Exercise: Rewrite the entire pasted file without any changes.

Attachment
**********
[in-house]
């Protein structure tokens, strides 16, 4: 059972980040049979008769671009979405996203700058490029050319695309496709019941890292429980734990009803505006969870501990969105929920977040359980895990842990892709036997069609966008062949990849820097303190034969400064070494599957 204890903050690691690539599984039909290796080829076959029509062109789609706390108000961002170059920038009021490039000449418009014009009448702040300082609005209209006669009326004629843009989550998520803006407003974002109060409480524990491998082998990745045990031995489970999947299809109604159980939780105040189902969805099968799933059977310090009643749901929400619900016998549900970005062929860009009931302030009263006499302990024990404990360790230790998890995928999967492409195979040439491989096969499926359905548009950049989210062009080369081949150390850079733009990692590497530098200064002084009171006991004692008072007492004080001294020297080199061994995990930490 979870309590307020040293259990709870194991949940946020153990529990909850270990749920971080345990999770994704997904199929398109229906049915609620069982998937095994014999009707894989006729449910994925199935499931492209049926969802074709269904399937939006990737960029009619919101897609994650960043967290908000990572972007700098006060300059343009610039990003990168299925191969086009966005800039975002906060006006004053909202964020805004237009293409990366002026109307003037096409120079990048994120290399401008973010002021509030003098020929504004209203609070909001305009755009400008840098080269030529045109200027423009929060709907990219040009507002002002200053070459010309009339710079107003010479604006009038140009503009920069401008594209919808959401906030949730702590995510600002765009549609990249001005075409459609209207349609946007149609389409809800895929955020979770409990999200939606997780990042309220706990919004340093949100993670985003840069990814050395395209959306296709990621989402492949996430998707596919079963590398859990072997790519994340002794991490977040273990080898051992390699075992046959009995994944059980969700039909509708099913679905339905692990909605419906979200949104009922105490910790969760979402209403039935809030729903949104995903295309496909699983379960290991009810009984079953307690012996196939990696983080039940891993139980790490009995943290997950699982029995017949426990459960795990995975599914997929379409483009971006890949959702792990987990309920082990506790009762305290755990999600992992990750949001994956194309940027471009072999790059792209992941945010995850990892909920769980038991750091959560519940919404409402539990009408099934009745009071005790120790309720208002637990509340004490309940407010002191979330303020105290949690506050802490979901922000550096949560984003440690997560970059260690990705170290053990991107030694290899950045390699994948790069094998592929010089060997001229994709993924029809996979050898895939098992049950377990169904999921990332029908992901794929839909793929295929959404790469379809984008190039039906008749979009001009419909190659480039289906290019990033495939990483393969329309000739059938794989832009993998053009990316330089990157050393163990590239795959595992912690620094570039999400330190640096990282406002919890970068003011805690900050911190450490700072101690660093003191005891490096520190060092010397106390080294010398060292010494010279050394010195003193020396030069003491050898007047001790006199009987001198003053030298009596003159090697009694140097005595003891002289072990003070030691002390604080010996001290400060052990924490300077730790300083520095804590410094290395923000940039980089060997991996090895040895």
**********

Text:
[in-house]
């Protein structure tokens, strides 16, 4: 059972980040049979008769671009979405996203700058490029050319695309496709019941890292429980734990009803505006969870501990969105929920977040359980895990842990892709036997069609966008062949990849820097303190034969400064070494599957 204890903050690691690539599984039909290796080829076959029509062109789609706390108000961002170059920038009021490039000449418009014009009448702040300082609005209209006669009326004629843009989550998520803006407003974002109060409480524990491998082998990745045990031995489970999947299809109604159980939780105040189902969805099968799933059977310090009643749901929400619900016998549900970005062929860009009931302030009263006499302990024990404990360790230790998890995928999967492409195979040439491989096969499926359905548009950049989210062009080369081949150390850079733009990692590497530098200064002084009171006991004692008072007492004080001294020297080199061994995990930490 979870309590307020040293259990709870194991949940946020153990529990909850270990749920971080345990999770994704997904199929398109229906049915609620069982998937095994014999009707894989006729449910994925199935499931492209049926969802074709269904399937939006990737960029009619919101897609994650960043967290908000990572972007700098006060300059343009610039990003990168299925191969086009966005800039975002906060006006004053909202964020805004237009293409990366002026109307003037096409120079990048994120290399401008973010002021509030003098020929504004209203609070909001305009755009400008840098080269030529045109200027423009929060709907990219040009507002002002200053070459010309009339710079107003010479604006009038140009503009920069401008594209919808959401906030949730702590995510600002765009549609990249001005075409459609209207349609946007149609389409809800895929955020979770409990999200939606997780990042309220706990919004340093949100993670985003840069990814050395395209959306296709990621989402492949996430998707596919079963590398859990072997790519994340002794991490977040273990080898051992390699075992046959009995994944059980969700039909509708099913679905339905692990909605419906979200949104009922105490910790969760979402209403039935809030729903949104995903295309496909699983379960290991009810009984079953307690012996196939990696983080039940891993139980790490009995943290997950699982029995017949426990459960795990995975599914997929379409483009971006890949959702792990987990309920082990506790009762305290755990999600992992990750949001994956194309940027471009072999790059792209992941945010995850990892909920769980038991750091959560519940919404409402539990009408099934009745009071005790120790309720208002637990509340004490309940407010002191979330303020105290949690506050802490979901922000550096949560984003440690997560970059260690990705170290053990991107030694290899950045390699994948790069094998592929010089060997001229994709993924029809996979050898895939098992049950377990169904999921990332029908992901794929839909793929295929959404790469379809984008190039039906008749979009001009419909190659480039289906290019990033495939990483393969329309000739059938794989832009993998053009990316330089990157050393163990590239795959595992912690620094570039999400330190640096990282406002919890970068003011805690900050911190450490700072101690660093003191005891490096520190060092010397106390080294010398060292010494010279050394010195003193020396030069003491050898007047001790006199009987001198003053030298009596003159090697009694140097005595003891002289072990003070030691002390604080010996001290400060052990924490300077730790300083520095804590410094290395923000940039980089060997991996090895040895």